The Aerorozvidka project is one example of what you might call a war startup. Natan Chazin, a Ukrainian battalion commander, founded it in May of 2014 with three other men. His small team has grown to more than 20 people who comprise a special tactical unit supplied with armored and bulletproof vans and 16 drones running on the two most popular software platforms– either NAZA or Pixhawk, developed by 3D Robotics (now maintained by the Linux Foundation). They’re basically hobby drones that have be chopped up and reconfigured for intelligence gathering missions. The Aerorozvidka has also produced its own missiles, which the group is working to incorporate onto UAVs. The enemy has been able to knock down three of them. As far the nascent ceasefire, Chazin says it has not changed matters much from his perspective. (It also doesn’t apply to intelligence gathering.)
For the drone warriors of Ukraine, keeping UAVs in the air is a growing challenge. The Russian-backed militias have access to the latest and most sophisticated in signal jamming and GPS spoofing technology from suppliers like the Moscow-based Radio-Electronic Technologies Corporation, or KRET, and expensive, truck-based anti-aircraft systems like the Krasuha 2.
The most sophisticated UAV that has come out of the Ukrainian side since the start of the conflict is called the PD-1 from developer Igor Korolenko. It has a wingspan of nearly 10 feet, a five-hour flight time, carries electro-optical and infrared sensors as well as a video camera that broadcasts on a 128 bit encrypted channel. Its most important feature is the autopilot software that allows the drone to return home in the event that the global positioning system link is jammed or lost.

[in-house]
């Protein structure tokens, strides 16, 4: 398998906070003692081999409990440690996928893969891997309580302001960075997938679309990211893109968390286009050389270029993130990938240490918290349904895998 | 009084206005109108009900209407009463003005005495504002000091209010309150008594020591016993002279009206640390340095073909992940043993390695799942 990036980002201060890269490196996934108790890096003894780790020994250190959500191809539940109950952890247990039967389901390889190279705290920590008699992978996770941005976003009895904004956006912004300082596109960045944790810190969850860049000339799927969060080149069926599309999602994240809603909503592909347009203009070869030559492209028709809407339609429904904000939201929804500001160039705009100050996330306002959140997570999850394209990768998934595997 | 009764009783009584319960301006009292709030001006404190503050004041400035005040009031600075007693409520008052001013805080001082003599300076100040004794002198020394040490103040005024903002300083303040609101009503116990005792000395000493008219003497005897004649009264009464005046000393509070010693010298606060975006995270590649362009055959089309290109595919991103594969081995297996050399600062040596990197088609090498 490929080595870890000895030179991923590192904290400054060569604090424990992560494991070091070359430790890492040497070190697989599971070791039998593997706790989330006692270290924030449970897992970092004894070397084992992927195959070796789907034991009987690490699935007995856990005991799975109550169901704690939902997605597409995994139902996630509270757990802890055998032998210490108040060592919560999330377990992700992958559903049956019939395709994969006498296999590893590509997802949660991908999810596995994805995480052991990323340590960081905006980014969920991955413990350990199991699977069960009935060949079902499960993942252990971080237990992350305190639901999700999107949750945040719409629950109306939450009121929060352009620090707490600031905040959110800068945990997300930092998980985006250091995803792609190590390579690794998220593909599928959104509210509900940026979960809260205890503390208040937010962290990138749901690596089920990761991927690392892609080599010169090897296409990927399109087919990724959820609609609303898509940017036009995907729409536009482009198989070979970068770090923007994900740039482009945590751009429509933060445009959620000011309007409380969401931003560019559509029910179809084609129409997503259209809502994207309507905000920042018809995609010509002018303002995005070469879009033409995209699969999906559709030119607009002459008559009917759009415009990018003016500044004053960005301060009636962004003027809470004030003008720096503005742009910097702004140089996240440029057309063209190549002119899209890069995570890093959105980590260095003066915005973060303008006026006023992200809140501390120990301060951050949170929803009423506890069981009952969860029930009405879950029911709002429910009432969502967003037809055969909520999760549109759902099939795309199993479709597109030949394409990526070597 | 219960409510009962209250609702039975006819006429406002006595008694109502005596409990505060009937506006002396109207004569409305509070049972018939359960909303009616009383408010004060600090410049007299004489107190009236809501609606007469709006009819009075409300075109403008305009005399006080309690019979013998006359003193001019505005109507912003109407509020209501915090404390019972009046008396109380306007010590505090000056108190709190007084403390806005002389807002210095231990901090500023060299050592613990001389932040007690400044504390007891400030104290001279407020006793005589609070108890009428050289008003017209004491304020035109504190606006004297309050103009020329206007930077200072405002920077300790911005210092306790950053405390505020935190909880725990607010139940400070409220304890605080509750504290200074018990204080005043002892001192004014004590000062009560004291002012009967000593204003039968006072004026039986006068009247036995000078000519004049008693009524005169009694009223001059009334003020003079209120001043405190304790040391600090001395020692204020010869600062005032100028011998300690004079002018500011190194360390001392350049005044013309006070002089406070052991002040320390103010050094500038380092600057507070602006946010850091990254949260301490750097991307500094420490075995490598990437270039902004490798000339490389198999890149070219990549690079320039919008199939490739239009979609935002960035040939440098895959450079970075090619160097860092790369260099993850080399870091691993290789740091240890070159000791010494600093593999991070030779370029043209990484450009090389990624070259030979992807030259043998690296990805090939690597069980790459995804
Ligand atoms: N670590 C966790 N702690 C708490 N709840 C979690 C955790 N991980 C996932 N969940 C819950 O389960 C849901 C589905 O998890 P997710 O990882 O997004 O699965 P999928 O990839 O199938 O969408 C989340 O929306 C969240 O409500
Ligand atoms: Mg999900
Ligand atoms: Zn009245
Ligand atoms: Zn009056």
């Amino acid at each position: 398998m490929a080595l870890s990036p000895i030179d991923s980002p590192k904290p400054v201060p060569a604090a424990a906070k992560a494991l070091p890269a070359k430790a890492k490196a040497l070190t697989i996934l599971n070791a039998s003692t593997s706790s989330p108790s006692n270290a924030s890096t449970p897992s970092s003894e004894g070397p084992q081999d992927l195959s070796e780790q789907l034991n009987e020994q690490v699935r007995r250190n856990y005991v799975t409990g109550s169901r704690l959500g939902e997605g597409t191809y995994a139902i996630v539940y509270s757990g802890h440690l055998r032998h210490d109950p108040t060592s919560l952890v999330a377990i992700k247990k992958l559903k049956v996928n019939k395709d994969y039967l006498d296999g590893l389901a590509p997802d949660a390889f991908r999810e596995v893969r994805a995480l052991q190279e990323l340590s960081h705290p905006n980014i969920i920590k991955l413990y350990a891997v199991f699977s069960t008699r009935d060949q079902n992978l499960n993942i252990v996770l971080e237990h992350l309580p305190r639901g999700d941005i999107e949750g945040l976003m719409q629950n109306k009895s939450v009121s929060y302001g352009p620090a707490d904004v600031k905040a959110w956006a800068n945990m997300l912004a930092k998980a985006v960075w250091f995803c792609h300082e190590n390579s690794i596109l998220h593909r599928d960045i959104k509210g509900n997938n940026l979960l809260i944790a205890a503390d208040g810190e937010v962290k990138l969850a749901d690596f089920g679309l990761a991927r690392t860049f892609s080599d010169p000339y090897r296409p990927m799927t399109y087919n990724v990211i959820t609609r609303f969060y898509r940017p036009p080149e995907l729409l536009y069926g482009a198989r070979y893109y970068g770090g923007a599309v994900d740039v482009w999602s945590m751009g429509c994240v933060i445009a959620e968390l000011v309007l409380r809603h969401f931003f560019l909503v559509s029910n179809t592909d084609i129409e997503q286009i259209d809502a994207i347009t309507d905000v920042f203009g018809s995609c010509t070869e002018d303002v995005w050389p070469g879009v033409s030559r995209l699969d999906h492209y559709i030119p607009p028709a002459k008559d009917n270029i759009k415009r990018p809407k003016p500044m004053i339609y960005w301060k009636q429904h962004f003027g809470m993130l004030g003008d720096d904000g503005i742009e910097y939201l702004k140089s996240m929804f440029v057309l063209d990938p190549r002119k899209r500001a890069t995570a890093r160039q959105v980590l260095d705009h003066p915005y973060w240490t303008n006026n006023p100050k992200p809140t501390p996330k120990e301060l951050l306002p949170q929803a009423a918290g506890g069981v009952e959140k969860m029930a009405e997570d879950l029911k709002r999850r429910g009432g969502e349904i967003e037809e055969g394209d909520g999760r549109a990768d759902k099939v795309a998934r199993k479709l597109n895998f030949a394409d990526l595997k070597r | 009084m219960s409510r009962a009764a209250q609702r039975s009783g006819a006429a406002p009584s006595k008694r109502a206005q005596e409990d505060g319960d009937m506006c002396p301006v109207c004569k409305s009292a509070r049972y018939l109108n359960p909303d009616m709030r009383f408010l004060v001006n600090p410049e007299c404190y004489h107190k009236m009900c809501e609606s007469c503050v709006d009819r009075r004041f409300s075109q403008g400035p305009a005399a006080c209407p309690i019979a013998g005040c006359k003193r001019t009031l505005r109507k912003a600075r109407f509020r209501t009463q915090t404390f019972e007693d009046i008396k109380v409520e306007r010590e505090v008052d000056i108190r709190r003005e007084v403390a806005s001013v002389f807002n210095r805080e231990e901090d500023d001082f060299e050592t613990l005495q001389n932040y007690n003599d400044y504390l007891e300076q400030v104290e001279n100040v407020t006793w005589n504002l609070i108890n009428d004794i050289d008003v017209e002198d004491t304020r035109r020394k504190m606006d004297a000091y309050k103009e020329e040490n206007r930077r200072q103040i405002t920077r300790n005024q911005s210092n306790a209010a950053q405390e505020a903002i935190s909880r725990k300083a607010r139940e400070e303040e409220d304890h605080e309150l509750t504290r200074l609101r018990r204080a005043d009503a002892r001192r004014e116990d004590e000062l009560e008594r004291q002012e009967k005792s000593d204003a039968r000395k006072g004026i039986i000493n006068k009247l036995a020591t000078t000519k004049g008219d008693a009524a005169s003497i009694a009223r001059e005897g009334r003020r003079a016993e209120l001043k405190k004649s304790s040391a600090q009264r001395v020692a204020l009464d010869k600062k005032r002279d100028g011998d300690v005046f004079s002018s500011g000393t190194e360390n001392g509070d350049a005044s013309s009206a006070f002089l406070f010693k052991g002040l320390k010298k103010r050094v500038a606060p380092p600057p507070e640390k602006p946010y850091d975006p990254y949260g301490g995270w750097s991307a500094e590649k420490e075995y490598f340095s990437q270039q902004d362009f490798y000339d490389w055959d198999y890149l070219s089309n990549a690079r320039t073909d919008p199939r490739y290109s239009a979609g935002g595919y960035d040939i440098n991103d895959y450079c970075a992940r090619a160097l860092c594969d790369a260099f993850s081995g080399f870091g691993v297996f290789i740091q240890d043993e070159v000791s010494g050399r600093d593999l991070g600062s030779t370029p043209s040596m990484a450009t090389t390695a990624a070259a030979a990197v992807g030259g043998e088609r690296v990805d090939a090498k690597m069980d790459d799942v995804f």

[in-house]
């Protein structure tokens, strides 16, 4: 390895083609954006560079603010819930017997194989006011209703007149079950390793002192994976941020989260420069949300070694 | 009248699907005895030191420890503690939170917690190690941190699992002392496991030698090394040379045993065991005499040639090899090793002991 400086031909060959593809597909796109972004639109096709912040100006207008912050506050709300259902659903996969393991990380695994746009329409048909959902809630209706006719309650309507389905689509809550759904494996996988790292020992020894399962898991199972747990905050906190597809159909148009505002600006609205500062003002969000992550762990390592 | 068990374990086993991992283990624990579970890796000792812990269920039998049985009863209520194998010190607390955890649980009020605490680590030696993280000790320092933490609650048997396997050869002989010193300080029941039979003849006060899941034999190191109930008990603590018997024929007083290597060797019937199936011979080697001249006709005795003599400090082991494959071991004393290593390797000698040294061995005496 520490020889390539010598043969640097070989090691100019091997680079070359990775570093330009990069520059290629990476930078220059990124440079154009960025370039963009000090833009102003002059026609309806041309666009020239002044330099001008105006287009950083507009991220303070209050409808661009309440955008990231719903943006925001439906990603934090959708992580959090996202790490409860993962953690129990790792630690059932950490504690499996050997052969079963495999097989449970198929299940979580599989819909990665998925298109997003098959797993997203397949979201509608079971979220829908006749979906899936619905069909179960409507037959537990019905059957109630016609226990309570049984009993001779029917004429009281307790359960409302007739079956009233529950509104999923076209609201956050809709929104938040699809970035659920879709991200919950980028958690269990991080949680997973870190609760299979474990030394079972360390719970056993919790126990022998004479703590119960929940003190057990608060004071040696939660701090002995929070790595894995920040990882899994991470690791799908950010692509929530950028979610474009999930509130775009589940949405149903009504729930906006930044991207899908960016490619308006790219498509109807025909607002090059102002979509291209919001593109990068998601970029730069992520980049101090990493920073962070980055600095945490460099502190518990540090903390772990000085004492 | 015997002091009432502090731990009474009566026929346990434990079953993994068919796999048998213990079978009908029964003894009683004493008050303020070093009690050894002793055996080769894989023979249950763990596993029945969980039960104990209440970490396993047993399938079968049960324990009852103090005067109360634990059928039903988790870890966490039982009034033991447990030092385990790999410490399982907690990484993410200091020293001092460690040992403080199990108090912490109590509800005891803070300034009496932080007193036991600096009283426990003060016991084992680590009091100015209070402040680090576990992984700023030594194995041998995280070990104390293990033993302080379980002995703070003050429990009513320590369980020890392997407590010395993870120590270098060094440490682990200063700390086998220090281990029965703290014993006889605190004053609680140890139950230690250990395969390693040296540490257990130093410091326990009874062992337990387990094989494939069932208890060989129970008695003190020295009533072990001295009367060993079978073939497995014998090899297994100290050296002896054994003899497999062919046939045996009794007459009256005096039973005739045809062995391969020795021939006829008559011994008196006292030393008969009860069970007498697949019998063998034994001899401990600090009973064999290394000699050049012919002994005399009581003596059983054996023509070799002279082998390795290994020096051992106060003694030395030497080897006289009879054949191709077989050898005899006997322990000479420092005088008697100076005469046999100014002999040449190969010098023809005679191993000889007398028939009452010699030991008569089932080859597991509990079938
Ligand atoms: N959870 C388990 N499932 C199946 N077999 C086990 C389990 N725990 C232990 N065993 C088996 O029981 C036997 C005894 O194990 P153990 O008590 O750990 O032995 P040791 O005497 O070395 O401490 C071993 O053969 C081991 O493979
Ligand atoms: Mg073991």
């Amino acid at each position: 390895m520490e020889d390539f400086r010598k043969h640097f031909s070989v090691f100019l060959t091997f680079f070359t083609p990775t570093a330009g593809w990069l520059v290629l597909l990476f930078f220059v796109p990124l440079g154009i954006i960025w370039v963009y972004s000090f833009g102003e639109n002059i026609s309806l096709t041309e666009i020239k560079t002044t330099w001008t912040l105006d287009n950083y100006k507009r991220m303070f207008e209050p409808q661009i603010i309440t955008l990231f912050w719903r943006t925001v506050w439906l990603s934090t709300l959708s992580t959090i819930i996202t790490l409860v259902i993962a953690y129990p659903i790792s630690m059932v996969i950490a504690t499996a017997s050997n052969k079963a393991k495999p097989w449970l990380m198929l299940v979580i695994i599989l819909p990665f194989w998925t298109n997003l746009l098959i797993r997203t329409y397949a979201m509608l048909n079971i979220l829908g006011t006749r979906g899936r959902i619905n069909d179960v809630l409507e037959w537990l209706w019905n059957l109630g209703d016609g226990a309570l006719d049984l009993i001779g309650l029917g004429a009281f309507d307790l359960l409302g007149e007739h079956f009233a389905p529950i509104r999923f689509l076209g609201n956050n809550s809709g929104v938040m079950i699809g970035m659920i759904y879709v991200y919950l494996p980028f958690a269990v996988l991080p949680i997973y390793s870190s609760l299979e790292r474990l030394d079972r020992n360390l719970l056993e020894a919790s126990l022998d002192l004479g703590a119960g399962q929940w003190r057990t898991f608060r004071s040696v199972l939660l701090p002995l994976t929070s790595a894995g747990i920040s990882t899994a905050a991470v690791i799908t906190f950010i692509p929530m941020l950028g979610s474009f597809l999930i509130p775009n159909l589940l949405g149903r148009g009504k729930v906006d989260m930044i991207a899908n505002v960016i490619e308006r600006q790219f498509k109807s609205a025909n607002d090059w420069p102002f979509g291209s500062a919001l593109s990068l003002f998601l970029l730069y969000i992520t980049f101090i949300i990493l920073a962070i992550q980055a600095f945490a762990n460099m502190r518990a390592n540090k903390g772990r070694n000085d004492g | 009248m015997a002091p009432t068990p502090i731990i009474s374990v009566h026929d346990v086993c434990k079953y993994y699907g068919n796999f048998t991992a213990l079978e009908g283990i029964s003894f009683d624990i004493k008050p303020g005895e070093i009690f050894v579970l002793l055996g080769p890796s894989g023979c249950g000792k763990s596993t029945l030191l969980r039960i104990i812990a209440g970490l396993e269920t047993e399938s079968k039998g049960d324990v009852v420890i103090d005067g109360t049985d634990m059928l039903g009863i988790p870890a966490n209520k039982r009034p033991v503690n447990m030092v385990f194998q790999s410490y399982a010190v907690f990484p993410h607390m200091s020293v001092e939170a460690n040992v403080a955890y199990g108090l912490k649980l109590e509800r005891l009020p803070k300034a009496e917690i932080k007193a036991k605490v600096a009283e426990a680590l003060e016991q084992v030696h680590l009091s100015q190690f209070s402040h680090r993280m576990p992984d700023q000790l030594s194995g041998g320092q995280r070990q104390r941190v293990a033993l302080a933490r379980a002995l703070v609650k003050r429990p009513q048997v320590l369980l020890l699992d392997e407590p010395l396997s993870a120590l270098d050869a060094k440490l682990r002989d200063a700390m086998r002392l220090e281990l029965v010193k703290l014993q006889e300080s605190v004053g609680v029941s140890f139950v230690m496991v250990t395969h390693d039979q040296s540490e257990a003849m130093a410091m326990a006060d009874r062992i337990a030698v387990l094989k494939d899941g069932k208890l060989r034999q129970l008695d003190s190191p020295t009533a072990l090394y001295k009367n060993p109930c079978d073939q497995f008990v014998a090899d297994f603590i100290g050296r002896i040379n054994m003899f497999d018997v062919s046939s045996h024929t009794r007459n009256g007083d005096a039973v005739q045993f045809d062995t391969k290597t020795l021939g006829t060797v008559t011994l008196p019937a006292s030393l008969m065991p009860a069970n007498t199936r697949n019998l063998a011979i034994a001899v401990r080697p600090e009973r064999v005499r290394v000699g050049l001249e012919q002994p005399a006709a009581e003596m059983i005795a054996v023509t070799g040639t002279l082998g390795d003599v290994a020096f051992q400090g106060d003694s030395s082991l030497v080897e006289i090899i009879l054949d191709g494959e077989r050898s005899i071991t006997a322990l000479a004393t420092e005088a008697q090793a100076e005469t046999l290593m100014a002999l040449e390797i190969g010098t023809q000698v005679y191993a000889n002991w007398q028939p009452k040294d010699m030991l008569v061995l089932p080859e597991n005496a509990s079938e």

Drone-based intelligence gathering is often depicted as risk-free compared to manned aircraft or human intelligence gathering, but, says Korolenko, if the drone isn’t secure or the signature is too obvious, the human costs can be very, very high.
“Russian military sometimes track locations of ground control stations,” he wrote Defense One in an email. “Therefore UAV squads have to follow certain security measures – to relocate frequently, to move out antennas and work from shelter, etc. As far as I know, two members of UAV squads were killed from mortar attacks after [their] positions were tracked by Russian electronic warfare equipment.”
Korolenko has either designed or modified several UAVs to help with the war effort. He’s part of a volunteer group called the People’s Project, a kind of tech incubation lab based primarily in Kiev. With its slick website and project-based focus, it shares a lot in common with your average Silicon Valley start up but instead of producing e commerce apps, they’re building to equipment to get to the front as quickly as possible. He describes the business model as “sort of wartime crowdfunding,” Kickstarter for conflict.